You may be wondering if you can keep your home during bankruptcy. Whether it is possible or not depends a great deal on your current situation regarding payments.
There are certain options that are available to you. In addition, Texas has generous exemptions that you can take advantage of. Here’s what you need to know about keeping your house in bankruptcy.
Protecting Your Home Equity
Your first task should be to establish if you can protect all of your home equity when you file for bankruptcy. Exemptions are available in both Chapter 7 and Chapter 13 filings. Each state will have its own list of exemptions that are available.
If you file Chapter 7 Bankruptcy and your homestead exemption covers all of your equity, the trustee will not sell your home. Chapter 13 bankruptcy allows you to keep your home. However, if you have a remaining mortgage payable, you will be required to repay your creditors in accordance with a payment plan.
The equity in your house is an asset in your bankruptcy. Bankruptcy law does, however, provide for exemptions that are required so you can maintain your household.
The value of these exemptions varies from state to state and where you live has a big impact on your hopes of keeping your home.
Texas Homestead Exemption Rules
Fortunately, you can protect your home with a homestead exemption. The state of Texas allows an exemption for both rural and urban property.
Chapter 7 Bankruptcy
You won’t necessarily lose your home in Chapter 7 bankruptcy. What is important is the equity of your home is within the limit of the exemption and that you are current on your mortgage payments.
If your home’s equity is beyond the threshold, the trustee may resort to the following steps.
- The bankruptcy trustee may sell your home.
- They will settle the mortgage.
- They will then reimburse you the amount of the homestead exemption in your state.
- They will then use anything left over to pay off your other unsecured creditors, like credit cards, medical bills, and utilities.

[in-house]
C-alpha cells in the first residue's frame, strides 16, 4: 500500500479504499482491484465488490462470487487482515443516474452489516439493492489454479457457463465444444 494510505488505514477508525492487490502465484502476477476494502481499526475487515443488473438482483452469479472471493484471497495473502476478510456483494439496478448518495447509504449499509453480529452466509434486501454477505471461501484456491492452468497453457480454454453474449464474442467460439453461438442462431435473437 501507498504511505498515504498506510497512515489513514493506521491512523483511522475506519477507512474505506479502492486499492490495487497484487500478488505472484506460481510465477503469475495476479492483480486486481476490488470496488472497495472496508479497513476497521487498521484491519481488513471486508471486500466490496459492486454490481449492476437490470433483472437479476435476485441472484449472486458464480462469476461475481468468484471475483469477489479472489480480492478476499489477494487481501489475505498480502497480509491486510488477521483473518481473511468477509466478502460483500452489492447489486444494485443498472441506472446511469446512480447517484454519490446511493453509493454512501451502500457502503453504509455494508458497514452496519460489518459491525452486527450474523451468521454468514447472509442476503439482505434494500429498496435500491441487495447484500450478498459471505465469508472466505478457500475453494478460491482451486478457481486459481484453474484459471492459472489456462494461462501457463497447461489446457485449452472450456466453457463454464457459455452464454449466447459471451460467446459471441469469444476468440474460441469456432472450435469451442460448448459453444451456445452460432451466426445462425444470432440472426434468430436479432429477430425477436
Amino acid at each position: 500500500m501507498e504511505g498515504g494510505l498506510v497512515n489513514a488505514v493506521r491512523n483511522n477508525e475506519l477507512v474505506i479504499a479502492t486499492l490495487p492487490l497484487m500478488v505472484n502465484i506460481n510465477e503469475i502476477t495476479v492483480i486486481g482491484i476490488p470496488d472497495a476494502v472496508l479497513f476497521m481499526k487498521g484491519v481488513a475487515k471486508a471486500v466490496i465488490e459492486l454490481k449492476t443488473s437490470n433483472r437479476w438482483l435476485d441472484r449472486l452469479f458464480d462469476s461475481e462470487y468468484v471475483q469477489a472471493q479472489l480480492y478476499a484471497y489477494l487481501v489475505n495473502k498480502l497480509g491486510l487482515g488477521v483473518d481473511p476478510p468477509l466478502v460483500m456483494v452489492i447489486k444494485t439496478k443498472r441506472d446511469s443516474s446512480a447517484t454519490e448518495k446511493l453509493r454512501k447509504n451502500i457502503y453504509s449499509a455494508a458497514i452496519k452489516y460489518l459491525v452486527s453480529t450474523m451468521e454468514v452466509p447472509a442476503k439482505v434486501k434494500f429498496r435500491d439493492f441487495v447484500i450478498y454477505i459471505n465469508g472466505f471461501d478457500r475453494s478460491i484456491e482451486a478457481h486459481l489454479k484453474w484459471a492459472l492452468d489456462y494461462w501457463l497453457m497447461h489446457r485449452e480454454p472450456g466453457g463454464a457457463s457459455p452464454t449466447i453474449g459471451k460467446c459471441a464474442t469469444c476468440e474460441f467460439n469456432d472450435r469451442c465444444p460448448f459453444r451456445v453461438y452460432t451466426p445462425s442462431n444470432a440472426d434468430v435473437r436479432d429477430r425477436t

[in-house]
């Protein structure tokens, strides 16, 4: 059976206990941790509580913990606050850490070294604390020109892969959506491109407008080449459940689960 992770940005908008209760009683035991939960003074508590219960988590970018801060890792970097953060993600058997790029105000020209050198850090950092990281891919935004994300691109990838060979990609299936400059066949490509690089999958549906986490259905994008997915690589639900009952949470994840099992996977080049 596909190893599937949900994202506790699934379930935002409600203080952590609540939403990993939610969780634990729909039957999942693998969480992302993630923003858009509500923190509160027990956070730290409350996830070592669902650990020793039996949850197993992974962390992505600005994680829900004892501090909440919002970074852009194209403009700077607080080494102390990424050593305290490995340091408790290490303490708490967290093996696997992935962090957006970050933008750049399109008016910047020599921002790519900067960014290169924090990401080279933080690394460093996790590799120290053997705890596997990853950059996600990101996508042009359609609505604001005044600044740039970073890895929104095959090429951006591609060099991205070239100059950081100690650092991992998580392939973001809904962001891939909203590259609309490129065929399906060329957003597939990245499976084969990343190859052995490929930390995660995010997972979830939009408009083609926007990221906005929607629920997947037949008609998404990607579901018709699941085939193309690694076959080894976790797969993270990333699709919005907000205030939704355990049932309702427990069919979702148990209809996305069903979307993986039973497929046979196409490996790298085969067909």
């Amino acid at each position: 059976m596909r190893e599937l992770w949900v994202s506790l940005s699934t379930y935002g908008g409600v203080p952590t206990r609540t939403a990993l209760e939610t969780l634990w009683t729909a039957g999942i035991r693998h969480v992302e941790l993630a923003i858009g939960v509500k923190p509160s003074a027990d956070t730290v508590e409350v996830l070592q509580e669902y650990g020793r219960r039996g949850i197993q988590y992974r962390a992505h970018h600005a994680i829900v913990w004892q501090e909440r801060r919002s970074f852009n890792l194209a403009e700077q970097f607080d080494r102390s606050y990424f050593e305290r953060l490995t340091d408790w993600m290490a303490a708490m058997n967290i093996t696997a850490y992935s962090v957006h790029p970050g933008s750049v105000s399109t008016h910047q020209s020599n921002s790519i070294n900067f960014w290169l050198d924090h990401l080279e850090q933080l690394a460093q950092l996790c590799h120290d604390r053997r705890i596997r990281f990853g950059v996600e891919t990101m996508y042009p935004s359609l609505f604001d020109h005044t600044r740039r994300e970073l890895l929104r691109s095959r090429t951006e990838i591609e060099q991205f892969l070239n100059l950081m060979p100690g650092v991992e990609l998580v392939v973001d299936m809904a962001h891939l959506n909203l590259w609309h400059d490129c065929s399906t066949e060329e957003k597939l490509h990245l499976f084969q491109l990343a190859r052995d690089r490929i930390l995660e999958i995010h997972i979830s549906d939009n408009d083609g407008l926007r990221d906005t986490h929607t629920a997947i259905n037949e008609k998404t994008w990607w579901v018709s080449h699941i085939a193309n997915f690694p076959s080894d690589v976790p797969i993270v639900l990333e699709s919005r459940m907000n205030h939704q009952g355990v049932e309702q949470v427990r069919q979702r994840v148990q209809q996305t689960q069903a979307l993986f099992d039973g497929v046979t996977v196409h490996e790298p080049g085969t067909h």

Simply put, the homestead exemption applies to the property where you live. In Texas, the exemption applies to rural residences that are 100 acres or less. Residences in urban areas that are 10 acres or less may also be exempted.
There are some conditions attached to this exemption to stop people from playing the system. A good bankruptcy lawyer will aid you with these technicalities.
Chapter 13 Bankruptcy
You may choose to file for Chapter 13 bankruptcy. This type of bankruptcy allows you to get a repayment plan to avoid foreclosure. Exemptions may help in determining how much you need to pay, all while keeping payments low. This works when you only pay for property that you can’t protect with an exemption.
The Texas Bankruptcy Homestead Exemptions in rural areas are limited to 100 acres for a single adult. Where there is a family, then the limitation is placed at 200 acres. This acreage may be subdivided into single or multiple parcels. The exemption also covers fixed improvements on the property.
In an urban setting, the Texas homestead exemption covers property up to 10 acres of property. There is no distinction in acreage for a single person or family. This acreage may be subdivided into single or multiple adjoining plots.
Seek Legal Assistance From A Bankruptcy Attorney
There are various things that need consideration when filing for bankruptcy, especially if you want to keep some of your properties. Lincoln-Goldfinch Law has bankruptcy attorneys to assist you in filing and keeping your home. The firm will advise you on the most suitable course of action to take. Petitioning for bankruptcy will be smoother with Lincoln-Goldfinch Law’s help.
In plenty of cases, you can keep your home when you file for bankruptcy. Regardless of whether you file for Chapter 7 or Chapter 13, you can prevent losing your home with exemptions. Texas has homestead exemptions for both rural and urban properties. For assistance in keeping your home in bankruptcy, be sure to talk to a bankruptcy attorney.